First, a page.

It’s not only the honesty of the film or its refreshing storytelling style that makes it so strong – it also features strong performances by its leading up-and-coming stars. Deschanel is already a fairly big star, having proven her range in comedies like “Elf” and the underrated “Eulogy.” She’s perfectly cast, not just for her looks but proves a talent she’s never offered before. Deschanel is quickly becoming America’s new sweetheart. She uses microgestures, small yet endearing smiles that invoke the same lump in one’s throat as would some of Chaplin’s greatest women. If this doesn’t make Deschanel A-list, then there’s something seriously wrong with American audiences.

Gordon-Levitt is superb in the role as Tom. Like Nichols’ Dustin Hoffman in “The Graduate,” Gordon-Levitt is not your average leading man – he’s skinny, has tousled hair and doesn’t have traditionally good looks … but it all works. Tom is something of a classic loser, a late bloomer who seems to always fall for the wrong girl. When he finds happiness, however, the audience can’t help but root for him. It’s exciting to see the kid from “Angels in the Outfield” has grown up to achieve something more than expected.

Following the recent, unexpected death of John Hughes, the film is quite similar to his style in its presentation of love in it’s sometimes more painful ways. In one scene, Tom tries to get Summer’s attention by playing The Smiths’ “Please Please Please Let Me Get What I Want” to no avail. The scene is very Hughes-ian, using both a song used in Hughes’ “Pretty in Pink,” and in its depiction of the Tom’s painful search for attention.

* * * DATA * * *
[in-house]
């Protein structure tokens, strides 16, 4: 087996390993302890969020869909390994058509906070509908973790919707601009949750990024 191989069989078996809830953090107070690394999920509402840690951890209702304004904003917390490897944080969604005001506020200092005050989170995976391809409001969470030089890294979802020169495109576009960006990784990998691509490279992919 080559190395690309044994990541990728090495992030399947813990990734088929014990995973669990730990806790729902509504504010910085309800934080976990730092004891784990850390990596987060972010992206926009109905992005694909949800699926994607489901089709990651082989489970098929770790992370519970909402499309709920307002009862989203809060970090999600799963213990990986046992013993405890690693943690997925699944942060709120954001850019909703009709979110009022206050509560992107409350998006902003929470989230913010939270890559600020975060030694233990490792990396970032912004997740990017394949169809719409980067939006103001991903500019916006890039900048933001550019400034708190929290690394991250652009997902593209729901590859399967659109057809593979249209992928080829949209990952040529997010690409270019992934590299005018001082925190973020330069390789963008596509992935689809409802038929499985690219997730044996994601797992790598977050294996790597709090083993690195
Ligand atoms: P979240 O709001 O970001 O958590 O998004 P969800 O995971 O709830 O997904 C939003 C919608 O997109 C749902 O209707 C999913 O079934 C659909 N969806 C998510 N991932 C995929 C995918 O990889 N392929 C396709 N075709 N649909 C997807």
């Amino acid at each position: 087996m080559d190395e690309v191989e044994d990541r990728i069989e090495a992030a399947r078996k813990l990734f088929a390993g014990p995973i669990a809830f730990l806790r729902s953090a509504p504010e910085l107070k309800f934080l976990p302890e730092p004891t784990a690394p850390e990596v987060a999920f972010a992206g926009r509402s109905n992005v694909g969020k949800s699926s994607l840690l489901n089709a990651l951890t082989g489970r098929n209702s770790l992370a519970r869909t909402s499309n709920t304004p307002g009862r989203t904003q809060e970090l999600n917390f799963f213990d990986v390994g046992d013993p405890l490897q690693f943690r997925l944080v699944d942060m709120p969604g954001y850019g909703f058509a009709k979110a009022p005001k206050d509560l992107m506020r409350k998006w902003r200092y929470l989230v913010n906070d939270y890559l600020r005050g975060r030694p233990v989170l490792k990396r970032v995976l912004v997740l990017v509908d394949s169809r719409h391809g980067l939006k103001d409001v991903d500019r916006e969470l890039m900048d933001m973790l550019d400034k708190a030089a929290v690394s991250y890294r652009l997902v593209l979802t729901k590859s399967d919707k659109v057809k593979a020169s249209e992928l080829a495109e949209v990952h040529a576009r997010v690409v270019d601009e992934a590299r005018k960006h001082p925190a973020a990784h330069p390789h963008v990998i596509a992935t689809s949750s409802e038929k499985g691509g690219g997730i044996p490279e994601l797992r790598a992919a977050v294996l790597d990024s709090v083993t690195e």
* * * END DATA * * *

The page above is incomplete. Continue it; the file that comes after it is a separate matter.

Luckily, these homages and references never steer toward the realm of knock-off, but show how a filmmaker can be influenced by another or others, and create their own visual representation of the anti-love story. The script is possibly one of the strongest and most inspiring written in the past few years as it is both commercial and independent at the same time.

A very exciting film, “(500) Days of Summer” seems as though it could pull off the impossible. It features an intellectual script, fantastical animated sequences and an honest depiction of the struggle between love vs. the relationship. “(500) Days of Summer” is basically a Woody Allen film for those who hate Woody Allen. A standout film, possibly the best of the summer, you’ll be wishing you could fall in love with “Summer” over and over again.

Grade: A




Filed under (500) Days of Summer, Review

Summer Catch-up

Sorry I haven’t been writing a lot this summer, I’ve been preoccupied. Its weird coming out of college and finding that I don’t have the time I thought I’d have because of all the other work I’d be doing. But I need to write about film, it’s my aphrodisiac. It helps me. So I’m getting back on track and will be writing even more now. For now, I have three quick reviews of films I saw earlier this summer. Enjoy!